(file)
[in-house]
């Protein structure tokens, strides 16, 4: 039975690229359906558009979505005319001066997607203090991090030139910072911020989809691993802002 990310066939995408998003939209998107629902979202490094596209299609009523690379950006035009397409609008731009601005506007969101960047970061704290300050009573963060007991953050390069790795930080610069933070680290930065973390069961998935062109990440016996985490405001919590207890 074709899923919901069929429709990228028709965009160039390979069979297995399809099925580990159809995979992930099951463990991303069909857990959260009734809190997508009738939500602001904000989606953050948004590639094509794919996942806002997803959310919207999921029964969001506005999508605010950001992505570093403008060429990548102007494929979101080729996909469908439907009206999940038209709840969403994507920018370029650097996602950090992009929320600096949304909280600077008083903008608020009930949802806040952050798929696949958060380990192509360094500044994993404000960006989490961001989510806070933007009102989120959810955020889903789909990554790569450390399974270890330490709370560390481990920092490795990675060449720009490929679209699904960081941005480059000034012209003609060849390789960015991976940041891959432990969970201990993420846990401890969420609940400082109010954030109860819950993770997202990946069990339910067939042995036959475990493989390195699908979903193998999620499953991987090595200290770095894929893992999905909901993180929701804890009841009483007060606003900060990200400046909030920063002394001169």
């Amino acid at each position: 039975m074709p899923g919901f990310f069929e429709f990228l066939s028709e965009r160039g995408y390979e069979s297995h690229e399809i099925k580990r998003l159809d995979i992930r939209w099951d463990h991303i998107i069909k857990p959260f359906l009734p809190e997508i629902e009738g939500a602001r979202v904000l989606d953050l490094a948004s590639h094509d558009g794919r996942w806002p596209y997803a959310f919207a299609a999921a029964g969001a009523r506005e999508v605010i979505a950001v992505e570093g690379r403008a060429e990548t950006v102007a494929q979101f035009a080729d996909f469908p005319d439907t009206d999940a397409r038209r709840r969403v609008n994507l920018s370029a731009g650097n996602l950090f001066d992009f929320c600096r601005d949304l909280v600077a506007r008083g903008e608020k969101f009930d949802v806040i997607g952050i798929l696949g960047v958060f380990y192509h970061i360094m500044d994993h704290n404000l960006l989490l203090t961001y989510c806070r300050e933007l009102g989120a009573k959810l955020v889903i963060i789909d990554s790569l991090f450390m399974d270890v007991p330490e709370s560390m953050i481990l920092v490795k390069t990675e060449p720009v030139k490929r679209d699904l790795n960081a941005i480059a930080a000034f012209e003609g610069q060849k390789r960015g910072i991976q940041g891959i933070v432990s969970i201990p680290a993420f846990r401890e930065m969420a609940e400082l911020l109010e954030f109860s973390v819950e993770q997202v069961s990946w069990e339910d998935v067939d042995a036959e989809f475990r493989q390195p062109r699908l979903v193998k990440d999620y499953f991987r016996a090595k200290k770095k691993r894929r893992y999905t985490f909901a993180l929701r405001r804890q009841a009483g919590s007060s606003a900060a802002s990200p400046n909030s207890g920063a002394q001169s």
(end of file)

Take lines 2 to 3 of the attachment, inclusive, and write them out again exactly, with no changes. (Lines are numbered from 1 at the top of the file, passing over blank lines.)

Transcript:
């Protein structure tokens, strides 16, 4: 039975690229359906558009979505005319001066997607203090991090030139910072911020989809691993802002 990310066939995408998003939209998107629902979202490094596209299609009523690379950006035009397409609008731009601005506007969101960047970061704290300050009573963060007991953050390069790795930080610069933070680290930065973390069961998935062109990440016996985490405001919590207890 074709899923919901069929429709990228028709965009160039390979069979297995399809099925580990159809995979992930099951463990991303069909857990959260009734809190997508009738939500602001904000989606953050948004590639094509794919996942806002997803959310919207999921029964969001506005999508605010950001992505570093403008060429990548102007494929979101080729996909469908439907009206999940038209709840969403994507920018370029650097996602950090992009929320600096949304909280600077008083903008608020009930949802806040952050798929696949958060380990192509360094500044994993404000960006989490961001989510806070933007009102989120959810955020889903789909990554790569450390399974270890330490709370560390481990920092490795990675060449720009490929679209699904960081941005480059000034012209003609060849390789960015991976940041891959432990969970201990993420846990401890969420609940400082109010954030109860819950993770997202990946069990339910067939042995036959475990493989390195699908979903193998999620499953991987090595200290770095894929893992999905909901993180929701804890009841009483007060606003900060990200400046909030920063002394001169």
């Amino acid at each position: 039975m074709p899923g919901f990310f069929e429709f990228l066939s028709e965009r160039g995408y390979e069979s297995h690229e399809i099925k580990r998003l159809d995979i992930r939209w099951d463990h991303i998107i069909k857990p959260f359906l009734p809190e997508i629902e009738g939500a602001r979202v904000l989606d953050l490094a948004s590639h094509d558009g794919r996942w806002p596209y997803a959310f919207a299609a999921a029964g969001a009523r506005e999508v605010i979505a950001v992505e570093g690379r403008a060429e990548t950006v102007a494929q979101f035009a080729d996909f469908p005319d439907t009206d999940a397409r038209r709840r969403v609008n994507l920018s370029a731009g650097n996602l950090f001066d992009f929320c600096r601005d949304l909280v600077a506007r008083g903008e608020k969101f009930d949802v806040i997607g952050i798929l696949g960047v958060f380990y192509h970061i360094m500044d994993h704290n404000l960006l989490l203090t961001y989510c806070r300050e933007l009102g989120a009573k959810l955020v889903i963060i789909d990554s790569l991090f450390m399974d270890v007991p330490e709370s560390m953050i481990l920092v490795k390069t990675e060449p720009v030139k490929r679209d699904l790795n960081a941005i480059a930080a000034f012209e003609g610069q060849k390789r960015g910072i991976q940041g891959i933070v432990s969970i201990p680290a993420f846990r401890e930065m969420a609940e400082l911020l109010e954030f109860s973390v819950e993770q997202v069961s990946w069990e339910d998935v067939d042995a036959e989809f475990r493989q390195p062109r699908l979903v193998k990440d999620y499953f991987r016996a090595k200290k770095k691993r894929r893992y999905t985490f909901a993180l929701r405001r804890q009841a009483g919590s007060s606003a900060a802002s990200p400046n909030s207890g920063a002394q001169s």